Memory of the Saints and the Prophets

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Memory of St. Clare of Assisi (1193-1253), disciple of St. Francis on the way of poverty and evangelic simplicity. Muslims start the month of Ramadan.

Reading of the Word of God

Alleluia, alleluia, alleluia

You are a chosen race,
a royal priesthood, a holy nation,
a people acquired by God
to proclaim his marvellous works.

Alleluia, alleluia, alleluia

Matthew 18,15-20

'If your brother does something wrong, go and have it out with him alone, between your two selves. If he listens to you, you have won back your brother.

If he does not listen, take one or two others along with you: whatever the misdemeanour, the evidence of two or three witnesses is required to sustain the charge.

But if he refuses to listen to these, report it to the community; and if he refuses to listen to the community, treat him like a gentile or a tax collector.

'In truth I tell you, whatever you bind on earth will be bound in heaven; whatever you loose on earth will be loosed in heaven.

'In truth I tell you once again, if two of you on earth agree to ask anything at all, it will be granted to you by my Father in heaven.

For where two or three meet in my name, I am there among them.'


Alleluia, alleluia, alleluia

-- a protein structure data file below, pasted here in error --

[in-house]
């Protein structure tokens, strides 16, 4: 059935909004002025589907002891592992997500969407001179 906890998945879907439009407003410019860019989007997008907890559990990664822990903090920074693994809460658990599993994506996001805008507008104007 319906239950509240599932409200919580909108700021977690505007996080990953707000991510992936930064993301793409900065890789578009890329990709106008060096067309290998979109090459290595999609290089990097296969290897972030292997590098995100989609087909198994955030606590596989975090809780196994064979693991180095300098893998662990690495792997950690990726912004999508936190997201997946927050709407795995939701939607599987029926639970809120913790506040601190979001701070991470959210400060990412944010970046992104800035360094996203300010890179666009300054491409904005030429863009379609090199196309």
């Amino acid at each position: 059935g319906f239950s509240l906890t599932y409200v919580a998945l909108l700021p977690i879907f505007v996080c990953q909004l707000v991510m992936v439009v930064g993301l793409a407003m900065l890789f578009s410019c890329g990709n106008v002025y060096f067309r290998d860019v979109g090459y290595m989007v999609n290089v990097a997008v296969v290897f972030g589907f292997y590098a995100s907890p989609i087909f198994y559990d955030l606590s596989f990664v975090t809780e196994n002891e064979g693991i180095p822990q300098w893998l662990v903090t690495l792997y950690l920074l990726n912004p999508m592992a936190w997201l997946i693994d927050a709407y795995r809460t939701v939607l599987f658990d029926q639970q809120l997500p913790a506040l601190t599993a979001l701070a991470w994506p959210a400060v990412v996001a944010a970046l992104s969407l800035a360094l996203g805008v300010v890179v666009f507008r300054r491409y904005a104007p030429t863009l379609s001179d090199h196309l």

You will be holy,
because I am holy, thus says the Lord.

Alleluia, alleluia, alleluia

The Gospel reminds us that fraternal correction and forgiveness require great attention and sensitivity. There is, in fact, a way of not saying things that is not respect, but indifference. Every believer has the duty to correct his brother or sister when he or she makes a mistake, just as everyone has a right to be forgiven. Unfortunately, we live in a society that knows forgiveness less and less, precisely because it does not know the debt of love. The Word of God questions us deeply. In a world that is becoming ever more interdependent but at the same time ever more competitive, we must learn that in order to be truly free and build a worthy society, we have to become slaves in love for another. The utopia of complete respect for the rights of every man and every woman can only become real if everyone takes on one, binding duty: respecting the right of the other to be loved. This right must be woven into the foundation of any human society that would be free from the many external and internal threats. The perfect image of this coexistence is seen in the unity of the disciples who pray together. "Again, truly I tell you, if two of you agree on earth about anything you ask, it will be done for you by my Father in heaven." These words are very demanding. If the disciples agree to ask for anything, whatever it might be, their agreement constrains God himself to give it to them. God gives enormous power to men and women who are united in one desire. And if this does not happen, we need to question our way of praying, which has perhaps been spoiled by individualism and indifference. If our prayer does not seem to get a response, it may be because we have not questioned ourselves enough about our neighbour, about those in need, and about those who are waiting for someone to remember them.